Prices in most shops and restaurants are fixed (no bargaining) and inclusive of all taxes and service charges, so you pay the listed price. The standard Value Added Tax (VAT) is added to most goods and services. The VAT tax is 23% (basic rate) and 8% (reduced rate). Some shops offer the option of tax refund for larger purchases. See "Global Refund" website for details.
Most shops in Poland are open from 9.00 to 19.00, Monday-Friday, and from 9.00 to 14.00 on Saturdays. Many shoping malls and supermarkets are also open on Sundays.
Note: Friday, August 15 is a national holiday in Poland, all "regular" shops are closed.
Credit and debit cards are widely accepted, but sometimes you may have problem in smaller shops. Also, the shop may be reluctant to accept a card if the amount is small, due to relatively high processing charges in Poland. Some shops accept currencies other than Polish złoty, but the exchange ratio that they apply to such operations is not favorable. Cheques are generally not accepted.
There are all kinds of places to have meal in Warsaw. Rough classification is as follows:
- Restaurants: you can get a meal for no less than 30 zl for one. Expect to pay upwards from 80-100 zl for a "normal dinner". Most of them accept credit cards. There are also quite many posh restaurants where a dinner will bring you into the neigbourhood of 250-300 zl.
- Small restaurants, ethnic bars: for 30 zl you can have a decent meal in small Vietnamese or Mediterranean bars, but you can also get an edible meal spending only 10-15 zl.
- Fast foods: in most cases you will pay something between 10-15 zl.
A cake in a Warsaw cafe will cost you 3-8 zl, a cup of coffe 4-10 zl. A beer in a pub 5-10 zl (drinking alcohol in public places is prohibited in Poland). In general, food is more expensive in the city centre.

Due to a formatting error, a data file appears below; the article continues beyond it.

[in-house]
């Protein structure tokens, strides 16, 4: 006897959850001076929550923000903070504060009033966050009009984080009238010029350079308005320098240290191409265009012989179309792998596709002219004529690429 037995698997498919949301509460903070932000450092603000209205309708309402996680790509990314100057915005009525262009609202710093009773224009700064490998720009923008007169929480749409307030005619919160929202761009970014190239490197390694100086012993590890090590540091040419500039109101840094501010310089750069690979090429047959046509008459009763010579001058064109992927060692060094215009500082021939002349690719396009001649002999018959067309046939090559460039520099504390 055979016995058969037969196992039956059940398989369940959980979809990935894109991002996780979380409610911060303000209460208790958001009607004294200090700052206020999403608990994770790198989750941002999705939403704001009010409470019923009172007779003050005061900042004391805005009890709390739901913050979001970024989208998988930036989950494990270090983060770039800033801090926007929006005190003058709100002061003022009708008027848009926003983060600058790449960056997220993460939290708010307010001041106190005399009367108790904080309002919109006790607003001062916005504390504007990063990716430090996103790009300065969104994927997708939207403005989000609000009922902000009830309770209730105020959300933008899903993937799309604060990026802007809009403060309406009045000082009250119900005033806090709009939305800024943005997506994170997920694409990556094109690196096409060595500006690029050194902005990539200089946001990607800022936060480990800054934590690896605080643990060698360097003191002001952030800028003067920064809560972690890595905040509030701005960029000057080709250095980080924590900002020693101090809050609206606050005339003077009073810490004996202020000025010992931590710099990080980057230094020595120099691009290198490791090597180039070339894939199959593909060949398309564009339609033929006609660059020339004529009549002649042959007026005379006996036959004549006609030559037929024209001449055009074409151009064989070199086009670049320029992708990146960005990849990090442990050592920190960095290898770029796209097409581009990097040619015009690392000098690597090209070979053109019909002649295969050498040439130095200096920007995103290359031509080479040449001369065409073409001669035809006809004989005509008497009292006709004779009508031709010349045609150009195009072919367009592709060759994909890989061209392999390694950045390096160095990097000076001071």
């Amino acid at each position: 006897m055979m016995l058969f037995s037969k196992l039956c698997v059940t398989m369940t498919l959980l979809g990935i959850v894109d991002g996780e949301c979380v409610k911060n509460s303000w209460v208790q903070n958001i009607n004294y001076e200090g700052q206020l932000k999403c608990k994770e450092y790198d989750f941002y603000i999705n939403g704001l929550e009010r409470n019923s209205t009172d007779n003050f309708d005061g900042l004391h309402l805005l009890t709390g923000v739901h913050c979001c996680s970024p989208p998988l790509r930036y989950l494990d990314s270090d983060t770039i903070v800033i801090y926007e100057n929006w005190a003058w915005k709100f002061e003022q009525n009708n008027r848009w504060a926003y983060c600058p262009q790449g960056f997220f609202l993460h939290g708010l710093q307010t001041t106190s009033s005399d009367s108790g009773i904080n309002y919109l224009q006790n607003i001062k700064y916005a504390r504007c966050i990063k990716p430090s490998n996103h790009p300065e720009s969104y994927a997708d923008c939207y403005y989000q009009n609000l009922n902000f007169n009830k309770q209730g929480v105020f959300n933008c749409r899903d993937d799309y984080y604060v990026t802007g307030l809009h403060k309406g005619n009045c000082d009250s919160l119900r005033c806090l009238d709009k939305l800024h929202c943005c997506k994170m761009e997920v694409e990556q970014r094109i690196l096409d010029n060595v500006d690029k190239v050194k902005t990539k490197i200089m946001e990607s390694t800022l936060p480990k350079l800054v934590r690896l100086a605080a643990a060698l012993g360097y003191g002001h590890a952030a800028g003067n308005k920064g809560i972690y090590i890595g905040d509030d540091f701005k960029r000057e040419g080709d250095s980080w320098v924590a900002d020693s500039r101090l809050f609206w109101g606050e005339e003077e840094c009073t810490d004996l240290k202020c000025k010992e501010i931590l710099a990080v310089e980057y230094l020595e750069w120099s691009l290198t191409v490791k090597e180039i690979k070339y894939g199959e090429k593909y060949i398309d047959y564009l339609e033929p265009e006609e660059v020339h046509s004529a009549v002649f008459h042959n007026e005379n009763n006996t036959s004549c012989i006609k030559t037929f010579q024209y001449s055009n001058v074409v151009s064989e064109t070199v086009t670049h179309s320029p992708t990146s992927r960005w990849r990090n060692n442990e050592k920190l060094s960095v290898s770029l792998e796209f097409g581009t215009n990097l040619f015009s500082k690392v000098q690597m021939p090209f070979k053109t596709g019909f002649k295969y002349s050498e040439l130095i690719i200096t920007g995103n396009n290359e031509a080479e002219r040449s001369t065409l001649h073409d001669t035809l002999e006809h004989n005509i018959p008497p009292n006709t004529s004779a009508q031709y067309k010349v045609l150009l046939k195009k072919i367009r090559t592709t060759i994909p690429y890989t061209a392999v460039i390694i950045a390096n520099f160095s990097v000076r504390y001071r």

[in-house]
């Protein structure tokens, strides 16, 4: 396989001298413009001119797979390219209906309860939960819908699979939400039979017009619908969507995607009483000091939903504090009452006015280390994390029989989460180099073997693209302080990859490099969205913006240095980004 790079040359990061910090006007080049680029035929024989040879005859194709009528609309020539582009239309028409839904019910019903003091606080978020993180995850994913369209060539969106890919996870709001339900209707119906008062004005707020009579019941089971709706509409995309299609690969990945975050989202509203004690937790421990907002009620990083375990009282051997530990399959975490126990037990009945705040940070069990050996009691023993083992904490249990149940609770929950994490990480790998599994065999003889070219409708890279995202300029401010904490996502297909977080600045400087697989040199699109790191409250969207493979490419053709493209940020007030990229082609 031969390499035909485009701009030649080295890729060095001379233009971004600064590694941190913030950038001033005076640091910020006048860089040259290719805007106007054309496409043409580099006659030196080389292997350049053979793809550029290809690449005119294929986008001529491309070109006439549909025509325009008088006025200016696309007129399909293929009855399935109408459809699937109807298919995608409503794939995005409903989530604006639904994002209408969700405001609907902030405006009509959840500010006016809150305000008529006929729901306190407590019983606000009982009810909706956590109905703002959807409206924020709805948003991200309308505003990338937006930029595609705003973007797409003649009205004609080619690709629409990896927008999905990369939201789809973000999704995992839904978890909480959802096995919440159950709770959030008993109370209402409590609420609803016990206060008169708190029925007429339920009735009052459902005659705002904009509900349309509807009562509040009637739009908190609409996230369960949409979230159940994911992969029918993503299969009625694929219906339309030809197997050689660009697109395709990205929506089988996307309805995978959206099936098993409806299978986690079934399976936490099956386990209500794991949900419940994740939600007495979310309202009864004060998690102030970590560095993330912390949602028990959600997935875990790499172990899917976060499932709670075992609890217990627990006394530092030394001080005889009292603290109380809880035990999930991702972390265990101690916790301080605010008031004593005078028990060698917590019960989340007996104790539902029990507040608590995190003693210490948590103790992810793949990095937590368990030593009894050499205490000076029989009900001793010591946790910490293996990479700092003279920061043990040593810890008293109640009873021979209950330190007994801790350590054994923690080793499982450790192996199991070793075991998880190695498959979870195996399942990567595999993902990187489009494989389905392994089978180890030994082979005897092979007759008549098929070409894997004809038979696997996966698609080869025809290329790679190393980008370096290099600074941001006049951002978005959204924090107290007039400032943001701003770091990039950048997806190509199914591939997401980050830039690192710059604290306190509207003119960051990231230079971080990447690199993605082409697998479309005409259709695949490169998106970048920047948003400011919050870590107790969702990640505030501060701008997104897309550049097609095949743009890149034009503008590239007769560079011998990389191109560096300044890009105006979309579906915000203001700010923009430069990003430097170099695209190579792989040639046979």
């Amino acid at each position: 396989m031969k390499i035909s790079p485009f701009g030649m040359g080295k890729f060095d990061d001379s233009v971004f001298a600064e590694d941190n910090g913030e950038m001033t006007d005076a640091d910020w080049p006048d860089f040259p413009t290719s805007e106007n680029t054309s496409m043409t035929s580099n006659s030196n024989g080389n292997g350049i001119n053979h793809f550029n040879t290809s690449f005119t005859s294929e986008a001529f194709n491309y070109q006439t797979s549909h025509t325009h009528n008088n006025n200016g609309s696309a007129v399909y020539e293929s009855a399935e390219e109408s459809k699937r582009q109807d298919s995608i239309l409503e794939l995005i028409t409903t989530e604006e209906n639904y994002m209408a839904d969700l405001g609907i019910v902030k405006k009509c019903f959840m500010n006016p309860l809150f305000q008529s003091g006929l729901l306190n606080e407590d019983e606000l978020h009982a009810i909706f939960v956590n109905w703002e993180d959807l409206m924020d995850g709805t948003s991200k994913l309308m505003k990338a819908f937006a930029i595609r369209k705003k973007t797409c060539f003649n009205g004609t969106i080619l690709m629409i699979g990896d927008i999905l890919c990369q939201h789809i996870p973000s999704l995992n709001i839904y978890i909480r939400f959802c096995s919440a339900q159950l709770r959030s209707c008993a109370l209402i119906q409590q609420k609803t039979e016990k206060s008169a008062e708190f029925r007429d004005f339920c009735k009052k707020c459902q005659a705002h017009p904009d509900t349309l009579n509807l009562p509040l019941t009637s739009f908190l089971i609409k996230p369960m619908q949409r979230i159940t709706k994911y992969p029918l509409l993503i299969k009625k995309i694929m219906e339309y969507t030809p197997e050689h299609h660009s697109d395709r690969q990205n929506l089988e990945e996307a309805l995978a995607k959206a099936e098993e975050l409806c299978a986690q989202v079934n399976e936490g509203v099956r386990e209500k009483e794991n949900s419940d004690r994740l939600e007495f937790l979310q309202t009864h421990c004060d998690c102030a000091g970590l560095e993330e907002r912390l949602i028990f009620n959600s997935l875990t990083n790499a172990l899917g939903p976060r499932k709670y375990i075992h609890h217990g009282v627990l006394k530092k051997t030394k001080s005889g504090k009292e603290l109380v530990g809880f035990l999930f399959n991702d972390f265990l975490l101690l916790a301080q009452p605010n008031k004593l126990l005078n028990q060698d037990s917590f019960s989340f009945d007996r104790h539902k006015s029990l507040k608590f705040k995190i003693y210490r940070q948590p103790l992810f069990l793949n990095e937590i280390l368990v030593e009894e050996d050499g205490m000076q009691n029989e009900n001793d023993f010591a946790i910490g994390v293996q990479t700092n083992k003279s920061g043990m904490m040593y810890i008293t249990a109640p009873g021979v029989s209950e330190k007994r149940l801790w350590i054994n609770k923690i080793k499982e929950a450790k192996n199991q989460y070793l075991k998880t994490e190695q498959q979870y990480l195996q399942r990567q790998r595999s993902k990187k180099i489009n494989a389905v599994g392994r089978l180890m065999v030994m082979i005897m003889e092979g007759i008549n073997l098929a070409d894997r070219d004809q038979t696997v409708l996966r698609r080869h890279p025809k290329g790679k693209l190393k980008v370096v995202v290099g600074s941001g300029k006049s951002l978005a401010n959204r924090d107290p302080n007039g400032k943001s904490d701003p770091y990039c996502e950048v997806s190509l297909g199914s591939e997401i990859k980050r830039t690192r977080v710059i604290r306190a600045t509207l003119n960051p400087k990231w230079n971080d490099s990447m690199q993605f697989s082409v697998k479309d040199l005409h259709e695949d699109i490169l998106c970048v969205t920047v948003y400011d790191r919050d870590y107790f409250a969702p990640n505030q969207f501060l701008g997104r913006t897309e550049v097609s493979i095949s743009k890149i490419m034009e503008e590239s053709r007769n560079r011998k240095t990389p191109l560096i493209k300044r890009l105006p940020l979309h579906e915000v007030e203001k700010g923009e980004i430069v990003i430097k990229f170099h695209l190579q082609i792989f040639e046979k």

Many restaurants in central Warsaw offer "Business Lunch Menu" between noon and 15:00. For a price ranging between 15 and 40 zl you can get very reasonable meal, although choice of dishes may be restricted. This is quite a viable option for quick lunch in downtown Warsaw. Remember thou, that we provide lunches on all four days of the conference.
Tipping is acustomed in Poland, although not obligatory. You only give a tip when you are particularly satisfied with the service received. There is no rule stating the amount/percentage of the tip. Usually you just round-up the amount a little, using your own judgement. Tips are mostly given in restaurants and taxis.
Customer is protected by Polish and EU regulations regarding product safety, return policy, guarantee, and consumer rights. You may consult the webpage of European Consumer Centre (ECC) in Poland for details.
In accordance to EU and Polish regulations ALL electronic devices must be sold with 2 year standard guarantee. And yes, this concerns Apple products, so they have no right to charge you for Apple Care for the second year after purchase.